"It's not typical high school students — it's high school students that no one around here has a lot of experience with," said Lewis. "They're sort of bad-ass kids. And they're doing stuff that we didn't do when we were that age. We just have no clue what they are into and how to entertain them."
The trouble is compounded, said Wilhelm-Morden, when some properties on the periphery of the village don't have a front desk or onsite property management to monitor kids checking in.
Give them something to do
Whistler resident Andrew Mitchell was in the village for several days and nights last year taking in the GO Fest activities with friends from out of town. He said Whistler is doing everything it can.
"There's lots of great ideas, there's lots happening, and it is getting safer, it is getting better, this police presence is having an effect," he said.
Mitchell was in Olympic Plaza last year watching kids and families dancing to a music performance when the mood suddenly changed.
"A bunch of drunk kids came by — they're on a different wavelength — and it really kind of changed it, made things uncomfortable. The dads were positioning themselves between the kids and their families — you could sense that people weren't comfortable. And they didn't stay long — they went and yelled and screamed and swore elsewhere."
In a letter to the editor of Pique last year, Mitchell suggested a local command centre, where people could text to report intimidating and suspicious behaviour.
"If you had a snitch line you could just text — they would have sent police officers over and they would have made these guys feel uncomfortable, and just keep doing that all night until they just give up," he said.
Mitchell says local efforts have been partially effective.
"I think we're always going to get some of that element here. So instead of trying to deny it or kick it out, we're thinking that we can actually stop it completely," he said. "I think we have to offer something for that group and that demographic to do. They're not the kids in the bike park, or up skiing, they're drinking and they need some kind of a concert, DJ show or a rave to keep them in one place where they can be watched and policed."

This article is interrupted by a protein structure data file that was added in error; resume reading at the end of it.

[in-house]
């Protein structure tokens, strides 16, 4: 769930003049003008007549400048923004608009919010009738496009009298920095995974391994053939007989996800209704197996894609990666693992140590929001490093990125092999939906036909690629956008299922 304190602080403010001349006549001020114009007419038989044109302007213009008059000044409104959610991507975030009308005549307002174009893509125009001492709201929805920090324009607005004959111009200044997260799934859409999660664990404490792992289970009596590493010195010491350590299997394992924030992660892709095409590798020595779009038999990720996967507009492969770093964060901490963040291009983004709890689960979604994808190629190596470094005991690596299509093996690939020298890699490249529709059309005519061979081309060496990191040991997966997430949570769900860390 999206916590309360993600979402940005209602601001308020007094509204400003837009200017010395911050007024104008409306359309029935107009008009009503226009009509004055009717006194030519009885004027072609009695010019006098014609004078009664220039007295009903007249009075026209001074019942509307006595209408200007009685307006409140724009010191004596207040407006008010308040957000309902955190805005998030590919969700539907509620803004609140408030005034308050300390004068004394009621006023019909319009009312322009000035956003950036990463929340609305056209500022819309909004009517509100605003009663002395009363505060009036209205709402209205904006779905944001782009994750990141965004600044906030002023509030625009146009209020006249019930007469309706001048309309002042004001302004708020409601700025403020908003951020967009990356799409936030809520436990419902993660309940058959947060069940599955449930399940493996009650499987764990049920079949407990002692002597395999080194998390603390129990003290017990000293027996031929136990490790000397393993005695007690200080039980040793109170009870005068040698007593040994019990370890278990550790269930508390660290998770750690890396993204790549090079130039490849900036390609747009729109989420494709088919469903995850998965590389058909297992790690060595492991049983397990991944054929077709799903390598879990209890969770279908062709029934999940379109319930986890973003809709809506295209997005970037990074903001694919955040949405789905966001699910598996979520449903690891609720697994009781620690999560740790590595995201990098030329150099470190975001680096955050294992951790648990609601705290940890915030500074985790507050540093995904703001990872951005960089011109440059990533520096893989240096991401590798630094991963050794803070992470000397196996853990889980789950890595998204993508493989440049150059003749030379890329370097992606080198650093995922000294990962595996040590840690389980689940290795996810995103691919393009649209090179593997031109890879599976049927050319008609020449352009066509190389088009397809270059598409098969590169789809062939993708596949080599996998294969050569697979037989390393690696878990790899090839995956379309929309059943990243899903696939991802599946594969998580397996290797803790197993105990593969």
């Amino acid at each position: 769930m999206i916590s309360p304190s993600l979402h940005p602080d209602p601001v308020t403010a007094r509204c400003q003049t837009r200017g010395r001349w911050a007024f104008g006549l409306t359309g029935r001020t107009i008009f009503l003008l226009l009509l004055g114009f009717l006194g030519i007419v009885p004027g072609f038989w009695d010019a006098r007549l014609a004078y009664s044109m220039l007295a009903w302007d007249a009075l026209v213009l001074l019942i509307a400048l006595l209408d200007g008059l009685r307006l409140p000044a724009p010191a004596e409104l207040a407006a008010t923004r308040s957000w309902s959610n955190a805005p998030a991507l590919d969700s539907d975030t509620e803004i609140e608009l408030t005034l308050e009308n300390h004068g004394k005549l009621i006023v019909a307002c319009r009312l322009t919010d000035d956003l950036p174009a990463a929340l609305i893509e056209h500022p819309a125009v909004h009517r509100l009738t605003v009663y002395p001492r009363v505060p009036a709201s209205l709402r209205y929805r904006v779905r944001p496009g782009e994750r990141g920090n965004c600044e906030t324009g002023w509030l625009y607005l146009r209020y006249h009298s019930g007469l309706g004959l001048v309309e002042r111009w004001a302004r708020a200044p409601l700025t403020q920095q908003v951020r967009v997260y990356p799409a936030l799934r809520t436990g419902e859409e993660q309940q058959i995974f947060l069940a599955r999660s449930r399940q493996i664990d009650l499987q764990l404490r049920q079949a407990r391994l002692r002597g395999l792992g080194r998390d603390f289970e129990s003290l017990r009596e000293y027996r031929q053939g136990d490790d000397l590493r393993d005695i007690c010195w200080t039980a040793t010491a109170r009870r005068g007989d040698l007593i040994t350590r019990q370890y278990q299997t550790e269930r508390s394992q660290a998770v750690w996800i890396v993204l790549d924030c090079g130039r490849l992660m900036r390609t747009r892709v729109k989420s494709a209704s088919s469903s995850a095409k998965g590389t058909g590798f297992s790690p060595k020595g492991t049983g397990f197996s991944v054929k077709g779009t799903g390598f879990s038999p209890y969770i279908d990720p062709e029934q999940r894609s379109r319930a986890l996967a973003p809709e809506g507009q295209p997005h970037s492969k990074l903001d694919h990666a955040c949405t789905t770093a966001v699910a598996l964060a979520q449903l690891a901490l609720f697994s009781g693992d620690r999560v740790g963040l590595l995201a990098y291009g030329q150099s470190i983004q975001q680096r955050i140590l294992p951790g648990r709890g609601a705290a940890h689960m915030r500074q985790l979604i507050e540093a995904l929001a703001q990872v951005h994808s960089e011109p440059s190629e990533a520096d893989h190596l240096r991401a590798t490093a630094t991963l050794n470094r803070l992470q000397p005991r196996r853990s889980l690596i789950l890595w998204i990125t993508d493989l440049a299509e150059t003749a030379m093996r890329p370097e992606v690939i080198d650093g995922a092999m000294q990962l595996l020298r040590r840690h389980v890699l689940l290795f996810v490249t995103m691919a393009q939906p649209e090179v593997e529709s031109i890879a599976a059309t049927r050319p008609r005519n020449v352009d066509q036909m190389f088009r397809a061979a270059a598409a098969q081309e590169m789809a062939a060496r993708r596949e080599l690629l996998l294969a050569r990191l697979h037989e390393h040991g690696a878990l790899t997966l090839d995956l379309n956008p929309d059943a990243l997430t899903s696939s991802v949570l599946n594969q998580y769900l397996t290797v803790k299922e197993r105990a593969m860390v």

Brenton Smith, general manager of O&R Entertainment, which runs La Bocca Restaurant & Bar, La Brasserie des Artistes, Hot Buns Bakery, Amsterdam Pub, and Maxx Fish Lounge & Bar, applauds the local efforts to try to refocus and rebrand a long weekend that historically welcomes the carefree days of summer.
"With the exception of a couple of tragic incidents — and one tragedy is one too many — I understand the crime rates have decreased over the last five years. As business operators, we've noticed that there are more, large groups of underage kids in the stroll. They can't seem to get into the bars, and even those who can get into the bars are hanging out with underage kids," he said.
"So there appears to be a disconnect between our demographic coming in and enjoying themselves, spending money and having a good night — and the ones who are out on the stroll causing trouble," he said.
"Where it's kind of gone sideways in recent years is that under-20 demographic who are either having stags or stagettes, or often end-of-high-school grad parties, and they just have got out of hand. They don't stay in their own hometowns and misbehave — they come up to Whistler and it's just not acceptable," said Wilhelm-Morden.